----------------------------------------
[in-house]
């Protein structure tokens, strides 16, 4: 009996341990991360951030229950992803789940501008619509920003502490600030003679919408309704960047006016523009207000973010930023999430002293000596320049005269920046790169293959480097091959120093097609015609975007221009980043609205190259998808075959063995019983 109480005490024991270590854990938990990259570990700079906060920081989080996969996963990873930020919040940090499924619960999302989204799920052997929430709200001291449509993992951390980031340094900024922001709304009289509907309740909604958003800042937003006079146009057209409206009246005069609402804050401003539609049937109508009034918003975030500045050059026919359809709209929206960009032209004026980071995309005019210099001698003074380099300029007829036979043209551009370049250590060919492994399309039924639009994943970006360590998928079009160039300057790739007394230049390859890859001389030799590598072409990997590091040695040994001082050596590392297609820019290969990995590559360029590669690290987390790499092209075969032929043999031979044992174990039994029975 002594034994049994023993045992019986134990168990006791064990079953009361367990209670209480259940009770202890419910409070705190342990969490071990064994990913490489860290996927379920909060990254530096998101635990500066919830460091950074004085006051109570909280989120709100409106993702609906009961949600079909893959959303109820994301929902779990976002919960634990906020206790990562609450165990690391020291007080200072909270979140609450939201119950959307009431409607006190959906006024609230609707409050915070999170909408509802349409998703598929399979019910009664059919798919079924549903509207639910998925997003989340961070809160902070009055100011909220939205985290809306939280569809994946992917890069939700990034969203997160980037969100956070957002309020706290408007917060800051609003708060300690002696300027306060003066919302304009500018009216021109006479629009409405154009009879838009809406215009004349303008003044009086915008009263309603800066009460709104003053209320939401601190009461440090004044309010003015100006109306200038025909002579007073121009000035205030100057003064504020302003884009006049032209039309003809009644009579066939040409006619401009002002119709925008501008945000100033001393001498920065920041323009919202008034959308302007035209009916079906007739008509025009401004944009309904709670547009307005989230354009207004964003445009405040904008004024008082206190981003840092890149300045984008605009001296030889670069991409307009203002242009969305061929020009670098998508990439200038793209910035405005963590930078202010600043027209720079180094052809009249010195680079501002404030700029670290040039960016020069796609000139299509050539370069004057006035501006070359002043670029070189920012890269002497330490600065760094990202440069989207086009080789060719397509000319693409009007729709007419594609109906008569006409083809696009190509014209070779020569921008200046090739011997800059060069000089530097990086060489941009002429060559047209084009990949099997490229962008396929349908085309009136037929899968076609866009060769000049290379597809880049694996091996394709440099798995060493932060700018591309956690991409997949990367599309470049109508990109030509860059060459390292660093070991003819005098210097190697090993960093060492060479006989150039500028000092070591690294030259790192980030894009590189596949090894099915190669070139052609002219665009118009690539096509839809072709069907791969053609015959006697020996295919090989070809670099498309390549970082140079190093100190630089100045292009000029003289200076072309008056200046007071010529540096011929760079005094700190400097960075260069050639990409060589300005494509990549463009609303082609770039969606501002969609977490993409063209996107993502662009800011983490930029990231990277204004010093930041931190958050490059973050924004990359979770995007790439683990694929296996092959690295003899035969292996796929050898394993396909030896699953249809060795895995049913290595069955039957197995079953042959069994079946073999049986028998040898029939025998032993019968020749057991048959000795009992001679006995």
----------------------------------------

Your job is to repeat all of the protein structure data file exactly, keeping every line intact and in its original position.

[in-house]
């Protein structure tokens, strides 16, 4: 009996341990991360951030229950992803789940501008619509920003502490600030003679919408309704960047006016523009207000973010930023999430002293000596320049005269920046790169293959480097091959120093097609015609975007221009980043609205190259998808075959063995019983 109480005490024991270590854990938990990259570990700079906060920081989080996969996963990873930020919040940090499924619960999302989204799920052997929430709200001291449509993992951390980031340094900024922001709304009289509907309740909604958003800042937003006079146009057209409206009246005069609402804050401003539609049937109508009034918003975030500045050059026919359809709209929206960009032209004026980071995309005019210099001698003074380099300029007829036979043209551009370049250590060919492994399309039924639009994943970006360590998928079009160039300057790739007394230049390859890859001389030799590598072409990997590091040695040994001082050596590392297609820019290969990995590559360029590669690290987390790499092209075969032929043999031979044992174990039994029975 002594034994049994023993045992019986134990168990006791064990079953009361367990209670209480259940009770202890419910409070705190342990969490071990064994990913490489860290996927379920909060990254530096998101635990500066919830460091950074004085006051109570909280989120709100409106993702609906009961949600079909893959959303109820994301929902779990976002919960634990906020206790990562609450165990690391020291007080200072909270979140609450939201119950959307009431409607006190959906006024609230609707409050915070999170909408509802349409998703598929399979019910009664059919798919079924549903509207639910998925997003989340961070809160902070009055100011909220939205985290809306939280569809994946992917890069939700990034969203997160980037969100956070957002309020706290408007917060800051609003708060300690002696300027306060003066919302304009500018009216021109006479629009409405154009009879838009809406215009004349303008003044009086915008009263309603800066009460709104003053209320939401601190009461440090004044309010003015100006109306200038025909002579007073121009000035205030100057003064504020302003884009006049032209039309003809009644009579066939040409006619401009002002119709925008501008945000100033001393001498920065920041323009919202008034959308302007035209009916079906007739008509025009401004944009309904709670547009307005989230354009207004964003445009405040904008004024008082206190981003840092890149300045984008605009001296030889670069991409307009203002242009969305061929020009670098998508990439200038793209910035405005963590930078202010600043027209720079180094052809009249010195680079501002404030700029670290040039960016020069796609000139299509050539370069004057006035501006070359002043670029070189920012890269002497330490600065760094990202440069989207086009080789060719397509000319693409009007729709007419594609109906008569006409083809696009190509014209070779020569921008200046090739011997800059060069000089530097990086060489941009002429060559047209084009990949099997490229962008396929349908085309009136037929899968076609866009060769000049290379597809880049694996091996394709440099798995060493932060700018591309956690991409997949990367599309470049109508990109030509860059060459390292660093070991003819005098210097190697090993960093060492060479006989150039500028000092070591690294030259790192980030894009590189596949090894099915190669070139052609002219665009118009690539096509839809072709069907791969053609015959006697020996295919090989070809670099498309390549970082140079190093100190630089100045292009000029003289200076072309008056200046007071010529540096011929760079005094700190400097960075260069050639990409060589300005494509990549463009609303082609770039969606501002969609977490993409063209996107993502662009800011983490930029990231990277204004010093930041931190958050490059973050924004990359979770995007790439683990694929296996092959690295003899035969292996796929050898394993396909030896699953249809060795895995049913290595069955039957197995079953042959069994079946073999049986028998040898029939025998032993019968020749057991048959000795009992001679006995």